Courtesy of the CPA Letter Daily; Written by Emily Valla

 

 

 

Scammers are always looking for new twists on common scams,
especially when it comes to phishing emails. These emails are meant to
trick you into clicking a link and either providing personal information
or downloading viruses or malware.

 

 

The Better Business Bureau has learned that a new version of this
con is circulating as an email alert supposedly about the accounting
software QuickBooks. While anyone may receive this email, scammers are
specifically targeting small businesses.

 

 

Here’s how this scheme works. You receive an email with the subject
line “QuickBooks Support: Change Request.” The message is “confirming”
that you changed your business name with Intuit, QuickBooks’
manufacturer. However, you never made such a request. You think it must
be a mistake, but fortunately the email contains a link to cancel.

 

Pause before you click that. Scammers know you didn’t
make this request. The link is simply bait. It downloads malware to your
device, which scammers use to capture passwords or hunt for sensitive
information on your machine. This can lead to identity theft.
Similar
scams also impersonate personal-tax software or banks. Always be wary
of unexpected emails that contain links or attachments.

Here are some other ways to spot phishing messages:

  • Check the reply email address. One
    easy way to spot an email scam is to look at the reply email. The
    address should be on a company domain, such as jsmith@company.com.
    Especially for major companies, be wary of generic addresses from free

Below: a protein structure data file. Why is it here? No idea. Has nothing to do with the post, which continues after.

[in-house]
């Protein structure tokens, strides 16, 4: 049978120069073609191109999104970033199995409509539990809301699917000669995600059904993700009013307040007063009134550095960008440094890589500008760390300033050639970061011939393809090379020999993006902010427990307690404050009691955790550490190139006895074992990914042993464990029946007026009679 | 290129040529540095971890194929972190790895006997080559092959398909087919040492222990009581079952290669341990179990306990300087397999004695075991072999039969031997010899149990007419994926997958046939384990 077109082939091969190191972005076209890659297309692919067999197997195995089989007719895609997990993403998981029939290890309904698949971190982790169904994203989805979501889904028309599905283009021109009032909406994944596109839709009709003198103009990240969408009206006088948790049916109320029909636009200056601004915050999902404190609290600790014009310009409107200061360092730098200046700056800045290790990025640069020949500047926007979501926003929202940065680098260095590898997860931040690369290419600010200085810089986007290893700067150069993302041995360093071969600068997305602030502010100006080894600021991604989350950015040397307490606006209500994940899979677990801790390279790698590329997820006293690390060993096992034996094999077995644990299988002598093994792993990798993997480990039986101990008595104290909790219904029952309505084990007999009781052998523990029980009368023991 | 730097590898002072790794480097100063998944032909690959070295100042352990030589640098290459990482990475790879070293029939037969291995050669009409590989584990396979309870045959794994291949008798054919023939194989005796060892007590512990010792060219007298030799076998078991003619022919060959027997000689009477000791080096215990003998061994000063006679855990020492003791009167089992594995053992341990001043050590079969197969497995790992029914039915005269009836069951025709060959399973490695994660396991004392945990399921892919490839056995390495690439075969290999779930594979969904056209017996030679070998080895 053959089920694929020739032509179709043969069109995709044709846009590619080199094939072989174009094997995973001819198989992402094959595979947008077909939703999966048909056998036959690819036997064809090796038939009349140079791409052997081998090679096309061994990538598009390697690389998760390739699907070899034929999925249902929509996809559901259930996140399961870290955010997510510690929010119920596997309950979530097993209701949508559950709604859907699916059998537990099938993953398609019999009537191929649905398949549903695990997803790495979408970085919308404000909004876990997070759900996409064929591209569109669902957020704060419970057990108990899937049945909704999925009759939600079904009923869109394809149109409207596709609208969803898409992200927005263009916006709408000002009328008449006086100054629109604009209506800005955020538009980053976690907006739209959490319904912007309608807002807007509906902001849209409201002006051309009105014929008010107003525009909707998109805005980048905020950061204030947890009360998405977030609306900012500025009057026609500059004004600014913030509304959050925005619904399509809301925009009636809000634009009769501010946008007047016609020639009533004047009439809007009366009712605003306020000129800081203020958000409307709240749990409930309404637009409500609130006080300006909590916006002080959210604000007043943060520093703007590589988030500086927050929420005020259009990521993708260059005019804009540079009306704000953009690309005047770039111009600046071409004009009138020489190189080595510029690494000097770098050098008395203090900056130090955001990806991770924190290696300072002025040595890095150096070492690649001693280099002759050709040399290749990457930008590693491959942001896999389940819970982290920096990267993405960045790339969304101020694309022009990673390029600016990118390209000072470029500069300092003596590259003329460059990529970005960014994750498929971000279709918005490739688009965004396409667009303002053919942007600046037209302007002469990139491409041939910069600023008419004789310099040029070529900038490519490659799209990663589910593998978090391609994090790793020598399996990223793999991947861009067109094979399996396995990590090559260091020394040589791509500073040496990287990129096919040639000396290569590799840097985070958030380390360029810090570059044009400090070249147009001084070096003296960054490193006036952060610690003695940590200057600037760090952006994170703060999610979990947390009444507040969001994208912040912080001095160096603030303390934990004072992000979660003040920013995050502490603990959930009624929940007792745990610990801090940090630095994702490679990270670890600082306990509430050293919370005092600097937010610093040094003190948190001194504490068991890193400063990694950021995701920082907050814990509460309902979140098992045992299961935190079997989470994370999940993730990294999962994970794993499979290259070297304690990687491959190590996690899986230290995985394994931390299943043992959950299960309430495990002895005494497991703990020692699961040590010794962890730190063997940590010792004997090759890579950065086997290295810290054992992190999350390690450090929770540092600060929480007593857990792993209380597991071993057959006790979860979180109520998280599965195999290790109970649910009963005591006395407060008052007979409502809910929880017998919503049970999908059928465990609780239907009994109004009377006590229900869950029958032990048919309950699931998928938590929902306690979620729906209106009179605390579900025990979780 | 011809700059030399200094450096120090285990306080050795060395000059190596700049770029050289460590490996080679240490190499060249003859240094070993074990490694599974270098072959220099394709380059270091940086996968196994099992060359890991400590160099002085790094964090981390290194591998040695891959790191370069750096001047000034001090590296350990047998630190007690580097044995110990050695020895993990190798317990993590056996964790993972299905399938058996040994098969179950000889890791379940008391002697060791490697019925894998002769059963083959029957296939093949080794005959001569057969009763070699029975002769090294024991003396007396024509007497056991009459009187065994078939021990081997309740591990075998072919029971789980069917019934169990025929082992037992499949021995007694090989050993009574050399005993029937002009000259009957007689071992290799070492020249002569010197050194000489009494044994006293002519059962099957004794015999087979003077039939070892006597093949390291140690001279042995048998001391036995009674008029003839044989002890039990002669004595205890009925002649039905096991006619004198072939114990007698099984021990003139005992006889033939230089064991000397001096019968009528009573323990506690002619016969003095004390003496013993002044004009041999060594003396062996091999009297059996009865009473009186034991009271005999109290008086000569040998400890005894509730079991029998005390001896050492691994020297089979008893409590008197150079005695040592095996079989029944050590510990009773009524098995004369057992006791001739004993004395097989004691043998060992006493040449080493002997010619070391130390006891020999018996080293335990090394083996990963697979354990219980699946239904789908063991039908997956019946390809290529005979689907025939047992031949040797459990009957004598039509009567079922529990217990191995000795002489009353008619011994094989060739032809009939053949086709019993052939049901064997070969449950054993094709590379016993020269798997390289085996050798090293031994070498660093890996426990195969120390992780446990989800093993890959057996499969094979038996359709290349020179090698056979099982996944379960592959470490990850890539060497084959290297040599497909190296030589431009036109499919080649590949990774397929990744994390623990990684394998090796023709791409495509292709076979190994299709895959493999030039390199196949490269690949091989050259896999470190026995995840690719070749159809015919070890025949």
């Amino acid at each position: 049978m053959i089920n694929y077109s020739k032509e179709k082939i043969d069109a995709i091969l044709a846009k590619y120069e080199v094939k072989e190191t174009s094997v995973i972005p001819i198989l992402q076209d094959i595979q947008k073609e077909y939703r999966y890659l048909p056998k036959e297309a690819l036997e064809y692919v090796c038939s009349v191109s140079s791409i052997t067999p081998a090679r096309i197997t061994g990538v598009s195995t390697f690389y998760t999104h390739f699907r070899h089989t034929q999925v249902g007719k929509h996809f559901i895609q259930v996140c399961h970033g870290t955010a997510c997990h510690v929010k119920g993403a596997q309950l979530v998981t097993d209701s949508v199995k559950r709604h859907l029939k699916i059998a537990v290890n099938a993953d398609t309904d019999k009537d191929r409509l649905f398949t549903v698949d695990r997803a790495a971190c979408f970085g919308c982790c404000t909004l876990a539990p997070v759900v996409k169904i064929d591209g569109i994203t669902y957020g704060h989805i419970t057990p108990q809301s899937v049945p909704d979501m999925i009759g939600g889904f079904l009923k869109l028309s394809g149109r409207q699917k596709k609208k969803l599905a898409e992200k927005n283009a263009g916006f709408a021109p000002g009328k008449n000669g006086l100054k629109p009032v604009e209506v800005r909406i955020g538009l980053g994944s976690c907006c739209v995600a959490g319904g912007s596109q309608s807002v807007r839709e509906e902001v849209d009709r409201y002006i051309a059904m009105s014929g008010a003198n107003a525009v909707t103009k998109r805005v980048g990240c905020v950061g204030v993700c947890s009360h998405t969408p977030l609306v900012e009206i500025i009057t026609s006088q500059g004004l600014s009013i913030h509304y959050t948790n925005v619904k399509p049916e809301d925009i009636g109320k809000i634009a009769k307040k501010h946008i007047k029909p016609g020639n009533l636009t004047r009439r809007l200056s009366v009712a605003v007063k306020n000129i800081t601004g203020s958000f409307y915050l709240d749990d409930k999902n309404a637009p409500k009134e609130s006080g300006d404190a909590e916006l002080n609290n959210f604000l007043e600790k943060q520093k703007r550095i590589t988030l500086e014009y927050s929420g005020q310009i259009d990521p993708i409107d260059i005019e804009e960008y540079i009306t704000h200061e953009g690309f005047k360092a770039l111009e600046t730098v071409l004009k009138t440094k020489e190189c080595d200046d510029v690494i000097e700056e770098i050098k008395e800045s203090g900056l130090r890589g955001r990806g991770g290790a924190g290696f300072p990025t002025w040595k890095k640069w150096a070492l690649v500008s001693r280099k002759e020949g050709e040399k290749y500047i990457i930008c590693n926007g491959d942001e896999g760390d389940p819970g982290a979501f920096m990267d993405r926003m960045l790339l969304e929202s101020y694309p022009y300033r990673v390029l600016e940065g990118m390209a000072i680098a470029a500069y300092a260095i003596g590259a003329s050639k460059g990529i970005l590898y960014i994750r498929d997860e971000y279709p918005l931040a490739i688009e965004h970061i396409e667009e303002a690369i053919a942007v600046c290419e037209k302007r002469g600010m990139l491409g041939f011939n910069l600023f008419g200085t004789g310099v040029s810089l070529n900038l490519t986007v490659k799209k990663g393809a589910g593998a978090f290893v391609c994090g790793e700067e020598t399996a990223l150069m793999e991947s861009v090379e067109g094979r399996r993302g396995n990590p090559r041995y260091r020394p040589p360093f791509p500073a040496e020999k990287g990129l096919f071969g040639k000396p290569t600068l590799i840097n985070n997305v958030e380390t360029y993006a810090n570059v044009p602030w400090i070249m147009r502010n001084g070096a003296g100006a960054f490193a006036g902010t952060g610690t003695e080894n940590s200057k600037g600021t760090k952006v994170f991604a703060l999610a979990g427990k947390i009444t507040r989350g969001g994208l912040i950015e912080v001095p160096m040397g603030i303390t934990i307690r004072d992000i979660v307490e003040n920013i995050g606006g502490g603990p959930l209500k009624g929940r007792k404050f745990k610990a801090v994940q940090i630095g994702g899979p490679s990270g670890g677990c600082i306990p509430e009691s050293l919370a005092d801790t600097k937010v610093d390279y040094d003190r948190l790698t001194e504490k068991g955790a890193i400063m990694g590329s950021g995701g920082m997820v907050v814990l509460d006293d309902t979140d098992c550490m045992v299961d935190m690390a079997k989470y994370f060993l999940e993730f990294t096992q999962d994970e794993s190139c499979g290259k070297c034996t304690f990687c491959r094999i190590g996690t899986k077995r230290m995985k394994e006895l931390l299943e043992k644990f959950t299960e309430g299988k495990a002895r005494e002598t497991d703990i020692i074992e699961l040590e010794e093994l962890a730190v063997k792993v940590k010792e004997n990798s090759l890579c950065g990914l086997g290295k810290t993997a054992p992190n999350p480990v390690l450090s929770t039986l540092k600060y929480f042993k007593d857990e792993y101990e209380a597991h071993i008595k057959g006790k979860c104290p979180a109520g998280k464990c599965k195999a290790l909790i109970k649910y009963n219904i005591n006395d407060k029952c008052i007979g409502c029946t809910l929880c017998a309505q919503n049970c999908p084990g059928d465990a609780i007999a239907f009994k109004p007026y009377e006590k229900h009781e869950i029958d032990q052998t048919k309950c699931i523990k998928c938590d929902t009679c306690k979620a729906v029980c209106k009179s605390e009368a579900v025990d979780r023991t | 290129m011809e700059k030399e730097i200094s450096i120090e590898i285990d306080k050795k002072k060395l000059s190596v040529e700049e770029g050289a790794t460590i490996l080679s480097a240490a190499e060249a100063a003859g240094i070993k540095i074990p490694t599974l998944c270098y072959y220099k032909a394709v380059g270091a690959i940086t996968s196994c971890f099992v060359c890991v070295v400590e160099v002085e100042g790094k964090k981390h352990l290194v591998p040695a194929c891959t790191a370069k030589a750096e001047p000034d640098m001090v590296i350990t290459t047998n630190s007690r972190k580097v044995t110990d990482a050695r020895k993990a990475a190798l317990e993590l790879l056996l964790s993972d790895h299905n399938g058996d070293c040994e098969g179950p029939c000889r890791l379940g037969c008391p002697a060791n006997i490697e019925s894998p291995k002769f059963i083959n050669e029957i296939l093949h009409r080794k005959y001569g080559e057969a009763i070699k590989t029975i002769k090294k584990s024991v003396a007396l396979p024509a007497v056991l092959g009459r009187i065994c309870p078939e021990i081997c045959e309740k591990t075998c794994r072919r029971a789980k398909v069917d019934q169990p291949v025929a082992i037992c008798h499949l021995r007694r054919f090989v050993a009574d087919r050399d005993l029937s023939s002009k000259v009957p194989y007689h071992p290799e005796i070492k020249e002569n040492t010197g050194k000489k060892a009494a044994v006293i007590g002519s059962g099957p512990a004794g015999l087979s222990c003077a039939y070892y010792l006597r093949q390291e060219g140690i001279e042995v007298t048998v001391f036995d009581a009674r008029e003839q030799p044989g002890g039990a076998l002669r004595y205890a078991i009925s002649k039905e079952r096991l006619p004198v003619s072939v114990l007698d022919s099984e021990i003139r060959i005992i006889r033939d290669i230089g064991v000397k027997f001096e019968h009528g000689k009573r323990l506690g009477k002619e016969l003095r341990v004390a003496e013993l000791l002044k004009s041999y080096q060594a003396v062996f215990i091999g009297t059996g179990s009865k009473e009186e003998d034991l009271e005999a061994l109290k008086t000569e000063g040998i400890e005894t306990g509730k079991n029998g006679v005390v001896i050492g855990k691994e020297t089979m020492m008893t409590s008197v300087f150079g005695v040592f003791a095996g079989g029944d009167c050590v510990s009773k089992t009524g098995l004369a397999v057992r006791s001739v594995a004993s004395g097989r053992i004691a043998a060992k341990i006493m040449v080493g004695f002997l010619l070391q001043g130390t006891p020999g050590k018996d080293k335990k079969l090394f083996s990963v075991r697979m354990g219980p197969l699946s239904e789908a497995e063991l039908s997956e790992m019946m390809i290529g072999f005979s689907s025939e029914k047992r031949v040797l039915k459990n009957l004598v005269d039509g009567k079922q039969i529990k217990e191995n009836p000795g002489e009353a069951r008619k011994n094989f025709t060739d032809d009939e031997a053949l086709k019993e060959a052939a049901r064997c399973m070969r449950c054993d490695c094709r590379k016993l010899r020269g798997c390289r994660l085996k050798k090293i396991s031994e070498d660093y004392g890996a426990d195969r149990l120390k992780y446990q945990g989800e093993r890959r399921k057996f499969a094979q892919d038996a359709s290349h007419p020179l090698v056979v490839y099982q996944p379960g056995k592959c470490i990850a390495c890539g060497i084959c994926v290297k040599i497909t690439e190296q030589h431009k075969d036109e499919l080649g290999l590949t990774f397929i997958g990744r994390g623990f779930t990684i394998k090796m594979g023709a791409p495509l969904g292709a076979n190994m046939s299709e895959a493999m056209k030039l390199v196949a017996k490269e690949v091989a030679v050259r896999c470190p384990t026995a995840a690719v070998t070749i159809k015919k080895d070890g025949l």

email providers.
  • Check the destination of links. Hover
    over them to see where they lead. Be sure the link points to the
    correct domain (www.companyname.com), not a variation, such as
    companyname.othersite.com or almostcompanyname.com. Scammers can get
    creative, so look closely.
  • Consider how the organization normally contacts you. If
    an organization normally reaches you by mail, be suspicious if you
    suddenly start receiving emails or text messages without ever opting in
    to the new communications.
  • Be cautious of generic emails. Scammers
    try to cast a wide net by including little or no specific information
    in their fake emails. Be especially wary of messages you have not
    subscribed to or companies you have never done business with in the
    past.
  • Don’t believe what you see. Just because an email looks real doesn’t mean it is. Scammers can fake anything from a company logo to the “Sent” email address.
  • Have a process in the office. Make
    sure employees know to not click links in unexpected emails. Tell them
    who they should ask if they seek to verify emails they’re uncertain
    about, and encourage them not to make “quick fixes” that could be
    costly.

 

 

To learn more about the Estimated Taxes, call Malia Wollerson at (318) 429-2111 or email mwollerson@hmvcpa.com.
For more information on the services available to you by Heard, McElroy
& Vestal, LLC, call our Shreveport office at (318) 429-1525,  our
Monroe office at (318) 388-3108 or visit www.hmvcpa.com.
Emily Valla, emily.valla@thebbb.org, is the Idaho marketplace director for the Better Business Bureau Northwest. To check a business or report a scam, go to www.bbb.org or call (208) 342-4649.
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